Wednesday’s testimony in the John Marvin, Jr. homicide trial started with Robert Shem, forensic firearm and tool mark examiner from the Alaska State Crime Laboratory, returning to the stand to describe further rifling characteristics and cartridge marking.
Marvin is accused of shooting and killing Hoonah Police Officer Matthew Tokuoka and Sargent Anthony Wallace on August 28, 2010.
After the prosecution rested its case on Wednesday, public defender Eric Hedland made a motion for judgment of acquittal and argued that the state did not provide enough evidence for a reasonable juror to find Marvin guilty beyond a reasonable doubt.
The things that the state did not prove, in my estimation, certainly that Mr. Marvin did not make any admissions that he was in fact the person who caused the death and he was not witnessed by anybody. I would argue that there were no witnesses who came forward and said they saw Mr. Marvin shoot the officers.”
District Attorney Dave Brower says there was plenty of evidence linking the gun to the shootings and Marvin to the gun inside the house.
So, based on all of that, I think that the jury can find beyond a reasonable doubt. John Marvin, who was in that house with that gun, because the gun was found in the house after John Marvin left, they can find beyond reasonable doubt that John Marvin pulled the trigger of the 7 millimeter, shooting both officers Tokuoka and Wallace.”
In the end, Sitka Superior Court Judge David Judge said the evidence met the test of sufficiency, and denied the motion.
I can only grant a judgment of acquittal if the court finds that the evidence which has been presented to the jury would not allow a reasonable juror to find in favor of the state. Stated another way, if jurors could differ as to guilty or not guilty, (then) the motion must be denied.”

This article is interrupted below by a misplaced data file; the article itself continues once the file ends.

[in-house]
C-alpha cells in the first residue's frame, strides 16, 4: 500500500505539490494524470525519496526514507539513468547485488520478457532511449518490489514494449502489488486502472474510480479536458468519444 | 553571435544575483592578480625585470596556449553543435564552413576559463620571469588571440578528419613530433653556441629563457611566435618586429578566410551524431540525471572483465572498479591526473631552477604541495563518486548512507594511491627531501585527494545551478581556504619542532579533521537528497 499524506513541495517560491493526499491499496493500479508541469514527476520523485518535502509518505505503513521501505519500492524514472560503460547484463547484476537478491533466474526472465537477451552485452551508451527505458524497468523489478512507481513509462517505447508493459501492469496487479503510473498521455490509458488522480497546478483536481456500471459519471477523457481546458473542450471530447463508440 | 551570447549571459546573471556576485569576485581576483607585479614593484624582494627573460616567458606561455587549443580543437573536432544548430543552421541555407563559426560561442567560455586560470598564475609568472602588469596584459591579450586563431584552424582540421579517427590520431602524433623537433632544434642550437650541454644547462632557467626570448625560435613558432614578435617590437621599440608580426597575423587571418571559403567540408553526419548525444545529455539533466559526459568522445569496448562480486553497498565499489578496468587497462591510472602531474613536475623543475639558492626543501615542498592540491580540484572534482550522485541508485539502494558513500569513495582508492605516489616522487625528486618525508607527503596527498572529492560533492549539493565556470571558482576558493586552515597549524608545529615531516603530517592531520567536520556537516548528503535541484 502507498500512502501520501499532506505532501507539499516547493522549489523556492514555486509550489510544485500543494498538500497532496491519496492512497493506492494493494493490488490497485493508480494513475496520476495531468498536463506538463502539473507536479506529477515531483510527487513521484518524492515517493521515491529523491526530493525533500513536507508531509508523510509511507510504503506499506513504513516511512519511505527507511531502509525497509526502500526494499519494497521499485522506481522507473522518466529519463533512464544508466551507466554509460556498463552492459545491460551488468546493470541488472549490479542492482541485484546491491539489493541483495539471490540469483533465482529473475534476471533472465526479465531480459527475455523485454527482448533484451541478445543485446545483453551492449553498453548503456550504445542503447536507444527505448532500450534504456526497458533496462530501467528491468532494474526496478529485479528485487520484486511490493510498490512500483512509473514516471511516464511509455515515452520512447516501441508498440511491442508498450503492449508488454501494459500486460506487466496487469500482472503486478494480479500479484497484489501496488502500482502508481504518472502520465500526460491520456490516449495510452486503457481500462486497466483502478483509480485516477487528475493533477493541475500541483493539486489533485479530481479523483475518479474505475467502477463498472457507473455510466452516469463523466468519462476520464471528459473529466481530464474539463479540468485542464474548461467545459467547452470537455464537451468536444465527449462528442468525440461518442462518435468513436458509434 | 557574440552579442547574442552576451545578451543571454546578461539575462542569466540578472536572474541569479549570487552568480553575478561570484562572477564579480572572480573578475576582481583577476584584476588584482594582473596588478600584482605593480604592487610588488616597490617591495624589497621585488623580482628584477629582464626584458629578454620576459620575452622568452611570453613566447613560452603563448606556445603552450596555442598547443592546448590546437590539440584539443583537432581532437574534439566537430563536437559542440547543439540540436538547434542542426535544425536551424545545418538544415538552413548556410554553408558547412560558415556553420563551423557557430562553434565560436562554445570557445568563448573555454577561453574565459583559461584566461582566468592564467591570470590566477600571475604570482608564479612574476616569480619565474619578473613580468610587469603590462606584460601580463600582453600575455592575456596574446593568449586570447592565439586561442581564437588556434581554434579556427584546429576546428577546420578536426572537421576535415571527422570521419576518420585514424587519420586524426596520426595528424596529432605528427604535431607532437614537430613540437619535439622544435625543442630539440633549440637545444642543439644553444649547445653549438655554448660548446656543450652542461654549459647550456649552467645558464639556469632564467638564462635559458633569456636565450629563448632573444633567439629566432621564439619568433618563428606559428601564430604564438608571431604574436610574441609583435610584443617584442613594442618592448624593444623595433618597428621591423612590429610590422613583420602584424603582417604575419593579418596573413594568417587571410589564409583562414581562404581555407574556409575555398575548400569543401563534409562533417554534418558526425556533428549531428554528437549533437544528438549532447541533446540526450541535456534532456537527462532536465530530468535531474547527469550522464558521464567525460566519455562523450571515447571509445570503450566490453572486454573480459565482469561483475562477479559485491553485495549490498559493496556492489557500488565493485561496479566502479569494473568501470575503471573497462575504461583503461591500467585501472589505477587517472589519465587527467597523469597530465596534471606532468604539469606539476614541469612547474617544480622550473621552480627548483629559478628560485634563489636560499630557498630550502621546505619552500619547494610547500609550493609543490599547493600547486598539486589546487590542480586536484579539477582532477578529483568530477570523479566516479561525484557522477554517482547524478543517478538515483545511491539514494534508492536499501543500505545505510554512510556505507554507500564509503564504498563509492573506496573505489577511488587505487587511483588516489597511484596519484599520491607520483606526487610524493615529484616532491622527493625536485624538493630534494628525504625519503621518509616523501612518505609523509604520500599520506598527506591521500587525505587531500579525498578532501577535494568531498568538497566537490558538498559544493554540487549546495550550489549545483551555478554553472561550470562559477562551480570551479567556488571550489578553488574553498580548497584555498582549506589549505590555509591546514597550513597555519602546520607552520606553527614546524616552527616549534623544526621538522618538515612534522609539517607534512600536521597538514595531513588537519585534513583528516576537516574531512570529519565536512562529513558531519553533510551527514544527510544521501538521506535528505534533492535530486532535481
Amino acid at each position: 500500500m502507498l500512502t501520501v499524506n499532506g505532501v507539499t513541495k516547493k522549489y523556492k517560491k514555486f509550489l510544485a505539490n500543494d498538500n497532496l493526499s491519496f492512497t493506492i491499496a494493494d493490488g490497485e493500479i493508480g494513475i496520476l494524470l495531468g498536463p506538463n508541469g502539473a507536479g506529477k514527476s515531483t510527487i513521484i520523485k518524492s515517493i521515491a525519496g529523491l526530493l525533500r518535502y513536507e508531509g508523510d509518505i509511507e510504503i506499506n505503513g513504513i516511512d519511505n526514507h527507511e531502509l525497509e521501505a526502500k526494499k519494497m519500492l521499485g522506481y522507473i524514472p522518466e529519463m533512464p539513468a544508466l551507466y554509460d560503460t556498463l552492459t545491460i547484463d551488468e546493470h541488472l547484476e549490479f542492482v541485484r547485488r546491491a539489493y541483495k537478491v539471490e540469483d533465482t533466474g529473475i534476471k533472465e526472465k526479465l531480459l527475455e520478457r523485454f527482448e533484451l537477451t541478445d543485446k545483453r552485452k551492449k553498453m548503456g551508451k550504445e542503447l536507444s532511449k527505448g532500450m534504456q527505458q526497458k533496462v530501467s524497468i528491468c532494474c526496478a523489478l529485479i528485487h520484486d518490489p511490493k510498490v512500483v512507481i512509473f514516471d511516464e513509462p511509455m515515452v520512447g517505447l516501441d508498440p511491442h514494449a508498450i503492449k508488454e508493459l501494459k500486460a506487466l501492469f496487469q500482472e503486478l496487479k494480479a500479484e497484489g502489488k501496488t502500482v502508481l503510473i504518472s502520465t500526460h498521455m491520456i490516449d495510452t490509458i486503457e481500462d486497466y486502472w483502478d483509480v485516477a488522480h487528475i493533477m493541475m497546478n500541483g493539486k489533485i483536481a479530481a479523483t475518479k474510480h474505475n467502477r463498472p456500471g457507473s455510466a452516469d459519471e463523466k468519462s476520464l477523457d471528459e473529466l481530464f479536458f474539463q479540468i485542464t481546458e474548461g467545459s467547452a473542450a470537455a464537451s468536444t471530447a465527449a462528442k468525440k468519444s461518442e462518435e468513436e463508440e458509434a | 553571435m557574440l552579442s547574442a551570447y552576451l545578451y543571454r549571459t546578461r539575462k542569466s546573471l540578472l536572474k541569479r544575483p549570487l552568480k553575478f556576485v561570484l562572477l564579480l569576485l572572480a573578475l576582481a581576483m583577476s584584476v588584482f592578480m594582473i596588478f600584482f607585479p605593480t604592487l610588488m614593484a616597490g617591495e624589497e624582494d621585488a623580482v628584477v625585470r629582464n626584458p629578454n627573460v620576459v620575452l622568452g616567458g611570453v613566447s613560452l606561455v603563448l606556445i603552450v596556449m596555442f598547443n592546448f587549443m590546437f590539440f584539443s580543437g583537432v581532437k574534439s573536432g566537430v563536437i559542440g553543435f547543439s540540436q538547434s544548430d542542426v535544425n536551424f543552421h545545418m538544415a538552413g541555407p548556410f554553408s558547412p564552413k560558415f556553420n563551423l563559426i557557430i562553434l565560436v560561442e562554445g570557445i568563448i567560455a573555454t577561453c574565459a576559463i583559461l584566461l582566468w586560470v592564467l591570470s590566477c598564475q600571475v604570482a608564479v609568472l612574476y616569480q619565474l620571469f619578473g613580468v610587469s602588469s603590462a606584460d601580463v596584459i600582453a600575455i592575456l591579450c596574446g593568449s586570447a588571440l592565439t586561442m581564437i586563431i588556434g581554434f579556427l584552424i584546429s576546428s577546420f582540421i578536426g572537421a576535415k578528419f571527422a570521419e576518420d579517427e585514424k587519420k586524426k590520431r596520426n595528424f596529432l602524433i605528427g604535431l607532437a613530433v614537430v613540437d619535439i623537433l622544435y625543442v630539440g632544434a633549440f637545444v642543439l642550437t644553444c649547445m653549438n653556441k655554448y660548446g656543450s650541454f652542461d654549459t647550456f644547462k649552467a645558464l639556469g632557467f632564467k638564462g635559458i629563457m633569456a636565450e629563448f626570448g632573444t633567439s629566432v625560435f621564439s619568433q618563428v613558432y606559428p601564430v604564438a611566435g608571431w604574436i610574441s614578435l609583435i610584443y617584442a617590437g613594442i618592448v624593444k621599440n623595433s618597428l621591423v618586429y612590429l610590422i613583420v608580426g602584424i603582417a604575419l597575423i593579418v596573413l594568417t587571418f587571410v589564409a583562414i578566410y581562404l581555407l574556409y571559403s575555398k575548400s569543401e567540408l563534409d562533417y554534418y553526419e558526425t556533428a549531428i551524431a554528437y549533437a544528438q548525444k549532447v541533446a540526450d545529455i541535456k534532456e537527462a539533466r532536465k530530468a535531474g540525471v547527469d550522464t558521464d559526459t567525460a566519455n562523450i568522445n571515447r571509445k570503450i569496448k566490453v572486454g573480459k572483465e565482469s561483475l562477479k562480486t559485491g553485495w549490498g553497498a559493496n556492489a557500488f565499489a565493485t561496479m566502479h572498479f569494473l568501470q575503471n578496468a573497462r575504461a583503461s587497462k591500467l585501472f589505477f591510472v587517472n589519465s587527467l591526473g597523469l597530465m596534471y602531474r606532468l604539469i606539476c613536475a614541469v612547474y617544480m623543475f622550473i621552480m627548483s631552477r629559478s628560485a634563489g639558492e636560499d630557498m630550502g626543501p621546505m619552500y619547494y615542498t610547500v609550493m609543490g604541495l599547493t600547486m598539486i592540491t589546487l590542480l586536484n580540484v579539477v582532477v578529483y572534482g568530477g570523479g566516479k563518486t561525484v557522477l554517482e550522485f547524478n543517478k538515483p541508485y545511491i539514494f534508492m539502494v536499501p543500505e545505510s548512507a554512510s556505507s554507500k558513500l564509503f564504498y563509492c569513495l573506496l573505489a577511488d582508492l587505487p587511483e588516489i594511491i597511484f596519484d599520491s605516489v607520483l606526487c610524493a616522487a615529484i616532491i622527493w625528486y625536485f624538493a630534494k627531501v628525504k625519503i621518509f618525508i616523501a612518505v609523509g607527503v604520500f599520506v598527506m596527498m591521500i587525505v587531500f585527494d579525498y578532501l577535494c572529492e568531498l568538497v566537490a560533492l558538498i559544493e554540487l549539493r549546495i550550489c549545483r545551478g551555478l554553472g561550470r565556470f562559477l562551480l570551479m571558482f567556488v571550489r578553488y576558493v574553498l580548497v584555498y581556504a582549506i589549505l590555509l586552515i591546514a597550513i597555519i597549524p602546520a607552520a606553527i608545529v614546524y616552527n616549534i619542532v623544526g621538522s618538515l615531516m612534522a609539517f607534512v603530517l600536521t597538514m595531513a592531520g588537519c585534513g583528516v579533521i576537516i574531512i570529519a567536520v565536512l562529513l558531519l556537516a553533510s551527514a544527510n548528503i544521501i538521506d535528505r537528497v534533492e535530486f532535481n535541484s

Hedland followed up with a renewed motion to change the venue or location of the trial based on pre-trial publicity. That was also denied by Judge George.
Then, the first round of defense witnesses included wife Haley Tokuoka and Alaska State Trooper Sargent Michelyn Manrique being recalled to the stand over old issues.
Karen Mills, dispatcher at the Hoonah Police Department, testified to Tokuoka and Wallace laughing while playing back the field recording of Marvin’s arrest so that he could hear it in the nearby cell.
I didn’t think it was appropriate. And, I know from having worked at the Police Department that this particular cell that Mr. Marvin was in, you can hear, the walls are thin and you can hear what’s going on. I didn’t think it was appropriate that they needed to be laughing over the incident. I didn’t think it was comical.”
Steve Warford testified to being Marvin’s uncle by marriage. He said they used to have Marvin over for dinner, go hunting together. But then Marvin started becoming more reclusive, erratic, and did not keep up with his hygiene and nutrition.
I’m unfortunately going to break my promise. I promised that I wouldn’t say anything about it. But he did try to kill himself. He said that he was just going to go swimming. He later told me. This was after the fact after I found out.”
Warford says Marvin deteriorated following his August 2009 arrest and just before the shooting.
Six to nine months is where his interest in things like hunting and computers started dissipating. Two to three months is where things really started going goofy. The guy that I used to know, he wasn’t home no more.”
Toward the end of the day, Hedland proposed submitting evidence of an alternative suspect based on the premise that no one actually saw John Marvin fire the weapon. He suggested that anyone could have left the house without being watched in the hours immediately after the shooting.
- The PFD veto of $666 million covered a little more than a fifth of the budget gap.
- The CEO of the Alaska Mental Health Trust Authority stepped down on Monday. Jeff Jessee served as CEO for 21 years. According to a press release from the organization, he is transitioning to a new role ahead of his planned retirement in three years.
- The Alaska State Commission for Human Rights is the state’s anti-discrimination agency. In 2011, a legislative audit found that the agency wasn’t doing its job. Five years later, the agency is still trying to move forward.